I Never Knew Dying In Borderlands 3 Could Feel So Brutal

Sometimes you really need to kill a dude, and you just can’t, and it sucks.

Borderlands 3 is not a heavy game. It’s full of bright colors, fun sounds, and jokes (even if most of them aren’t very funny). I would no more liken it to a Dark Souls game as put orange juice in my Fruit Loops, and yet as I lay dying, watching a cyborg bounty hunter slowly strut away from my corpse, it sure felt like some had just poured a soggy bowl of orange juice infused Fruit Loops all over my face.

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Recently, I’ve been trying to race through the game to get to the good stuff: endlessly fighting the same bosses over and over to get the rarest loot. That’s why I found myself on the asteroid Skywell-27 trying to blow up Katagawa Jr.’s laser cannon facing enemies several levels ahead of mine. The entire mission was a slog and I died more times in the span of 20 minutes than in the rest of the game up to that point.

Should I have maybe taken a step back and worked on some side quests to get a little stronger and find a better mix of guns. Absolutely. It’s what any good vault hunter would do, and especially one who’s been playing games about grinding to watch the numbers go up for most of his life. But marauding across an asteroid in low gravity at midnight when the end goal is within sight is not a moment that’s necessarily amenable to such clear thinking.

And so I threw myself against Katagawa Jr.’s army ready to sneakily earn a victory my character wasn’t yet worthy of. Borderlands does two things to make death less upsetting: respawn you nearby with no progress lost for a fraction of your in-game cash and give you a chance as you’re bleeding out to kill an enemy and catch a second win. They’re meant to help you keep playing and having fun, even when things aren’t going your way. But when things really aren’t going your way they can feel like the dump truck that just ran you over backing up and lifting its bed to bury you in a pile of salt.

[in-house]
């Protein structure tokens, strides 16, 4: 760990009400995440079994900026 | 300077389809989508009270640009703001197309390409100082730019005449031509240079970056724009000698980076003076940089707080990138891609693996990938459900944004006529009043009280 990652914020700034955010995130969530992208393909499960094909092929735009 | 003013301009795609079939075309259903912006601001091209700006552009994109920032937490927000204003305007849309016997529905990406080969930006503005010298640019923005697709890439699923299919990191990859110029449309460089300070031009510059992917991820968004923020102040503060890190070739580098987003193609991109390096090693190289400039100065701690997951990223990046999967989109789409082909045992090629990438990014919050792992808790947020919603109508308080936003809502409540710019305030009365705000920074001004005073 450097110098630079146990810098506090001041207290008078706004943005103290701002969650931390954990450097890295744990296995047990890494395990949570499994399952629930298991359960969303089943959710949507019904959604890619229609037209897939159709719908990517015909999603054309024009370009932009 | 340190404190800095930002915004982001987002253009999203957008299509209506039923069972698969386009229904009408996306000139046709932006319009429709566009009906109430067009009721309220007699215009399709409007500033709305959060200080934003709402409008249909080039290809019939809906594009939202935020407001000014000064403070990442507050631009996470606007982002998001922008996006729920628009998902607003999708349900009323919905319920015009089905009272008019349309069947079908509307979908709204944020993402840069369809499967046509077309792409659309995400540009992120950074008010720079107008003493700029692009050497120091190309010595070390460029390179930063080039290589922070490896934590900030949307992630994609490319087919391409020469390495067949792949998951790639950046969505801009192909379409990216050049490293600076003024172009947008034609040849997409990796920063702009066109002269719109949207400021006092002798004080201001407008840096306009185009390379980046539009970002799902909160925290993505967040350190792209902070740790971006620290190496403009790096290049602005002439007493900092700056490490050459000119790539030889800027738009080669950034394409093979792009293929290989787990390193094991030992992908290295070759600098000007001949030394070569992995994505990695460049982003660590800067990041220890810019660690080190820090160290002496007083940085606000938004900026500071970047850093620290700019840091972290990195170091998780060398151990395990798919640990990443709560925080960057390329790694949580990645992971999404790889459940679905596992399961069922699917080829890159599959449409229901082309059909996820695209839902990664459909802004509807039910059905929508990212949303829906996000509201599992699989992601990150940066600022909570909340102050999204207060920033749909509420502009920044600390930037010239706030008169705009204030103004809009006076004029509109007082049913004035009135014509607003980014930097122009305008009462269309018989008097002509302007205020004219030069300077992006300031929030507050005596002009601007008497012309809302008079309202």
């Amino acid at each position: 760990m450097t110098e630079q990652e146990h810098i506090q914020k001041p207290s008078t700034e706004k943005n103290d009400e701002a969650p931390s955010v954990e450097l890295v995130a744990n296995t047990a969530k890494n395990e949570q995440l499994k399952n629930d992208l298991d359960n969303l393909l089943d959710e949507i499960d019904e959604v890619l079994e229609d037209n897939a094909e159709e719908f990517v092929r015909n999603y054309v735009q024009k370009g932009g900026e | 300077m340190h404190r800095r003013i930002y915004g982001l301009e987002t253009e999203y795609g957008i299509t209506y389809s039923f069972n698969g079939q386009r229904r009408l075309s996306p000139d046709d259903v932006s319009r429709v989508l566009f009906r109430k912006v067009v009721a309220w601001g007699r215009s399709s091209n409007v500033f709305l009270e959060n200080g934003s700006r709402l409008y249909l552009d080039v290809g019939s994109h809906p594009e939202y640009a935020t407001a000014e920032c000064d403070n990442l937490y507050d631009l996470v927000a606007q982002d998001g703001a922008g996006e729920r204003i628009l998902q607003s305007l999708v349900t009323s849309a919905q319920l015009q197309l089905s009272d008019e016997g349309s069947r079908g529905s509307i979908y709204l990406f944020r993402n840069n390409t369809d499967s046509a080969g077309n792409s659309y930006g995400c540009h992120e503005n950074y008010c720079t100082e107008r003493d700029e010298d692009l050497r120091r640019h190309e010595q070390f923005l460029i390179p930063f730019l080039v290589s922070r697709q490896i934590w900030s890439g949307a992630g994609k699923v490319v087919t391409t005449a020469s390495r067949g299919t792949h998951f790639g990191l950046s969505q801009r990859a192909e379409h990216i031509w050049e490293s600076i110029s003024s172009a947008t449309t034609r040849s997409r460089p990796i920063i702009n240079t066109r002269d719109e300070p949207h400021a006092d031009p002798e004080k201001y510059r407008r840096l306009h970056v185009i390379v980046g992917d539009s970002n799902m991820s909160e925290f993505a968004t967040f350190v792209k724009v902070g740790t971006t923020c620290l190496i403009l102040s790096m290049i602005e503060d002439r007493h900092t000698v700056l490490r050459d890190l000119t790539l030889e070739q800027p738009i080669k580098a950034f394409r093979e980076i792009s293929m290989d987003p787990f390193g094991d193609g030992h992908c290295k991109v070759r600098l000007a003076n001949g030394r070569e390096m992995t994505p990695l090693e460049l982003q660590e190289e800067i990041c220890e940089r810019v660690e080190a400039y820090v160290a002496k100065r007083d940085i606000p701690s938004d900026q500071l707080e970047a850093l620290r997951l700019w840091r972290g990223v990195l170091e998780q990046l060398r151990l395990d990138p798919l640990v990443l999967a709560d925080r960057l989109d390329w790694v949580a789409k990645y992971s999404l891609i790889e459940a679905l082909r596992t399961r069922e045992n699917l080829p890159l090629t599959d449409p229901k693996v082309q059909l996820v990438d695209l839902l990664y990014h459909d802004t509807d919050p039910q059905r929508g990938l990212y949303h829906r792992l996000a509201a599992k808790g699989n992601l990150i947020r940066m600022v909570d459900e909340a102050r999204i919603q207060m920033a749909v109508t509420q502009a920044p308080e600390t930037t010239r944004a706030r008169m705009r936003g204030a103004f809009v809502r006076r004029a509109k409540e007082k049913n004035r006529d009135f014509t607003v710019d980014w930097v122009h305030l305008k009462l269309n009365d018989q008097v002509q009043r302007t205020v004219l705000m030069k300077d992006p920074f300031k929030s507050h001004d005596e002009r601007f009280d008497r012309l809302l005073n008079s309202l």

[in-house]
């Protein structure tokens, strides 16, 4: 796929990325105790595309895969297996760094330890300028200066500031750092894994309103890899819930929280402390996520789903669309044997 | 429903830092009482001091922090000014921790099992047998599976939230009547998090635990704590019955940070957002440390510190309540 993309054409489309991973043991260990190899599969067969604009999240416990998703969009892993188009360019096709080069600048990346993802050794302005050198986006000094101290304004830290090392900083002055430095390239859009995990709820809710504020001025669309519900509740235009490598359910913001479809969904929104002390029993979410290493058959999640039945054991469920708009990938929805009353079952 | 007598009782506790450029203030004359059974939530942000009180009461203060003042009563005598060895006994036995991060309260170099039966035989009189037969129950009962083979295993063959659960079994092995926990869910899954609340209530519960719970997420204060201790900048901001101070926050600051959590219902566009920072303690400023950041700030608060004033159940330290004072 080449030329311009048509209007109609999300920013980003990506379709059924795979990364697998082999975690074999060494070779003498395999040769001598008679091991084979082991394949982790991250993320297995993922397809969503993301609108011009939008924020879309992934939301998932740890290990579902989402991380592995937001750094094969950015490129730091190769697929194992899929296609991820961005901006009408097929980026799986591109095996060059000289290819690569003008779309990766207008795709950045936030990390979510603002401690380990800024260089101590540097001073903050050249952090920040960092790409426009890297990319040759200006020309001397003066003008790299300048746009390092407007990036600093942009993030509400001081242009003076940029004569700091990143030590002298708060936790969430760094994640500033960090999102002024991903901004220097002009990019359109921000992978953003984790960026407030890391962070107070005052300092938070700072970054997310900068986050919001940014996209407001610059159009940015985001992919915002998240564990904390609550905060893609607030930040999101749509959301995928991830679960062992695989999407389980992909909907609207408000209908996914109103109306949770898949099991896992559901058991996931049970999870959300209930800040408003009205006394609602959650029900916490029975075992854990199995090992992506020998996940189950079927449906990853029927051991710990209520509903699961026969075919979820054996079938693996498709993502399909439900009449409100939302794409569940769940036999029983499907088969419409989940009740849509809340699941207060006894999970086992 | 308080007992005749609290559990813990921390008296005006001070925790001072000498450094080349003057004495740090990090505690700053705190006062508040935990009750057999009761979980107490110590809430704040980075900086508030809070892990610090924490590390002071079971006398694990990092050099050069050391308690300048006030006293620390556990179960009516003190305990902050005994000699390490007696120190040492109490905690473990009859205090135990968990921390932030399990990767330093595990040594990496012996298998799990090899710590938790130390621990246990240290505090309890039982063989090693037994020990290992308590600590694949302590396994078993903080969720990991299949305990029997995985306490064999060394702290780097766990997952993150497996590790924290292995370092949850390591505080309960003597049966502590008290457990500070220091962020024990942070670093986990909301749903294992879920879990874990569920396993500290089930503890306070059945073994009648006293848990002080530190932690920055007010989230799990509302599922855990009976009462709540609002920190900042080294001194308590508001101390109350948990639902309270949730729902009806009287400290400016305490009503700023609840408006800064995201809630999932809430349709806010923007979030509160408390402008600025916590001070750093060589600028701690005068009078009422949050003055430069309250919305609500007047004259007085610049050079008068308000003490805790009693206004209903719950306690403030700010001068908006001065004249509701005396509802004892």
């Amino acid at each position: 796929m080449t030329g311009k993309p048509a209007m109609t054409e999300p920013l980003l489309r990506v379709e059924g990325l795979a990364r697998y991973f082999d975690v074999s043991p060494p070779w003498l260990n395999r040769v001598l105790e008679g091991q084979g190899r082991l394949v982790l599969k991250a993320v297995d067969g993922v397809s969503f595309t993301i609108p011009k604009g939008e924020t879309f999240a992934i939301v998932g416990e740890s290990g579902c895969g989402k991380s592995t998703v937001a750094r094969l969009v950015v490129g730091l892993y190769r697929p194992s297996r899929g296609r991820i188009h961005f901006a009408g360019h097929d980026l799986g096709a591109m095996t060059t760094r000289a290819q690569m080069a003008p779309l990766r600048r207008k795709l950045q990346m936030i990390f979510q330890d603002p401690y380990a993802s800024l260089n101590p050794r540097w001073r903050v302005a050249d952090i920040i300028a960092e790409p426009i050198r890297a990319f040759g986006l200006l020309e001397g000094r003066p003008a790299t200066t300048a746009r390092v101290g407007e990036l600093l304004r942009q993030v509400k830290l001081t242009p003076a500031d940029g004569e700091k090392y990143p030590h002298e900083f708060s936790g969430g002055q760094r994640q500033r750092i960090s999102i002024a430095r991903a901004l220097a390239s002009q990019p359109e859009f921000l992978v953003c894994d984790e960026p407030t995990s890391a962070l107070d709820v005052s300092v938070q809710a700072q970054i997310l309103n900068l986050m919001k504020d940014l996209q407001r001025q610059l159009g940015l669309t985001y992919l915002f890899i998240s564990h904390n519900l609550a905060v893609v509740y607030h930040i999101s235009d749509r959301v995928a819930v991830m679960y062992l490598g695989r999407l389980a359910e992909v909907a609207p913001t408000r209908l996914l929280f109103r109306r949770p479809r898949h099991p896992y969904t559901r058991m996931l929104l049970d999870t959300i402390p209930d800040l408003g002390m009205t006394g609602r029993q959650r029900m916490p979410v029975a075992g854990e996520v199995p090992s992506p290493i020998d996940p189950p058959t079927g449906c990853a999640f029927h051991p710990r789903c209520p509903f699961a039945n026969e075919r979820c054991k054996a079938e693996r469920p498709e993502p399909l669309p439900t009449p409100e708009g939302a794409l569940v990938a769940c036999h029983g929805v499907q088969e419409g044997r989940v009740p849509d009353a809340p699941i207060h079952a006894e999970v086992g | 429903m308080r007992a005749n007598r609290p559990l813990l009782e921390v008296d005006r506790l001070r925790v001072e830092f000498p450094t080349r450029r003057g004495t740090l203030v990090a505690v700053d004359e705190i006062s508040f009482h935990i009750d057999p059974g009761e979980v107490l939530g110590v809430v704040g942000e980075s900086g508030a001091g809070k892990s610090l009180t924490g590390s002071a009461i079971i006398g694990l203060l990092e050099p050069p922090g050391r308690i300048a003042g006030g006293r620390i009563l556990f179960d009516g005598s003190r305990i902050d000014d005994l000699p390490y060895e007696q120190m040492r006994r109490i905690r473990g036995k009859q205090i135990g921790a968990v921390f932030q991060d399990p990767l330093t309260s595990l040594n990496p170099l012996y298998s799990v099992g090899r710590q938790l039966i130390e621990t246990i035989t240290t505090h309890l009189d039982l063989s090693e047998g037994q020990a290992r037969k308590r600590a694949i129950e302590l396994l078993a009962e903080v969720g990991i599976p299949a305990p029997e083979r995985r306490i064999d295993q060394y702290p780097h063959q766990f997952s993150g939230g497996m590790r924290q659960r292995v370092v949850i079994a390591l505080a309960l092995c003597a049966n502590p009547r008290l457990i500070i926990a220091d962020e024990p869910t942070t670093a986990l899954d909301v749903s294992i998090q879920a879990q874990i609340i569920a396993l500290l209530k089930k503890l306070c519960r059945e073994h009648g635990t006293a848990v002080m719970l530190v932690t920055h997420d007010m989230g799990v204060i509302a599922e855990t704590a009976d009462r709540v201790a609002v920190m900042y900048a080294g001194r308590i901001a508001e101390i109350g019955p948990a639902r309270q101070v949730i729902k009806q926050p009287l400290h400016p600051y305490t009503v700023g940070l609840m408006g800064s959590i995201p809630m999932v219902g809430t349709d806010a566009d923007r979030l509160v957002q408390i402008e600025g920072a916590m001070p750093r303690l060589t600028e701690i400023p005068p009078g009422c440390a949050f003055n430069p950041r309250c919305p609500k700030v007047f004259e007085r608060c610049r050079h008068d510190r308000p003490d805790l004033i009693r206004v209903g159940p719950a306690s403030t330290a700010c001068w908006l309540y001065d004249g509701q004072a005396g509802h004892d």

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I’d already died three or four times, losing a healthy third of my bank account in the process, whittling away at the enemies in the final section guarding Katagawa Jr.’s laser when I found myself one-on-one with a level 18 Badass Trooper. And again, and again, and again as I kept getting owned. His damage-per-second felt ridiculous, melting through my level 12 spike shield, barely giving me enough time to aim down sights before I hit the floor.

Even after unloading almost a full clip from my shotgun and then switching to nailing him in the face at point blank while hip firing my sniper rifle it wasn’t enough. He was becoming my Black Knight from Dark Souls. Except this wasn’t Dark Souls. It was Borderlands 3. The game you play because you explicitly do not want to be tortured by a game like Dark Souls.

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This is the part where I tell you that maybe Dark Souls isn’t a type of game so much as a state of mind, a prison you can create for yourself even when all you want to do is escape it. Or maybe I just really should have done some more of those side missions that I thought were just a waste of time like going back to feed the meter instead of pretending you’re a lucky guy and there’s no way you’ll get a ticket in the 20 minutes it takes you to walk back to your car.

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Borderlands 3 isn’t necessarily a game people think of as making you feel things. But I have felt many things: Fear, rage, regret, self-loathing. And fortunately, in the end, they paved the way for the best feeling of all: triumph. Eventually I did demolish that Badass Trooper, just like I should have the first time. And if he was a real cyborg mercenary and not just a fake one inside a video game I would have yelled at him “I drink your Fruit Loop Orange Julius Mister Badass” or hopefully something way less corny.

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About the author

Ethan Gach

Kotaku staff writer. You can reach him at ethan.gach@kotaku.com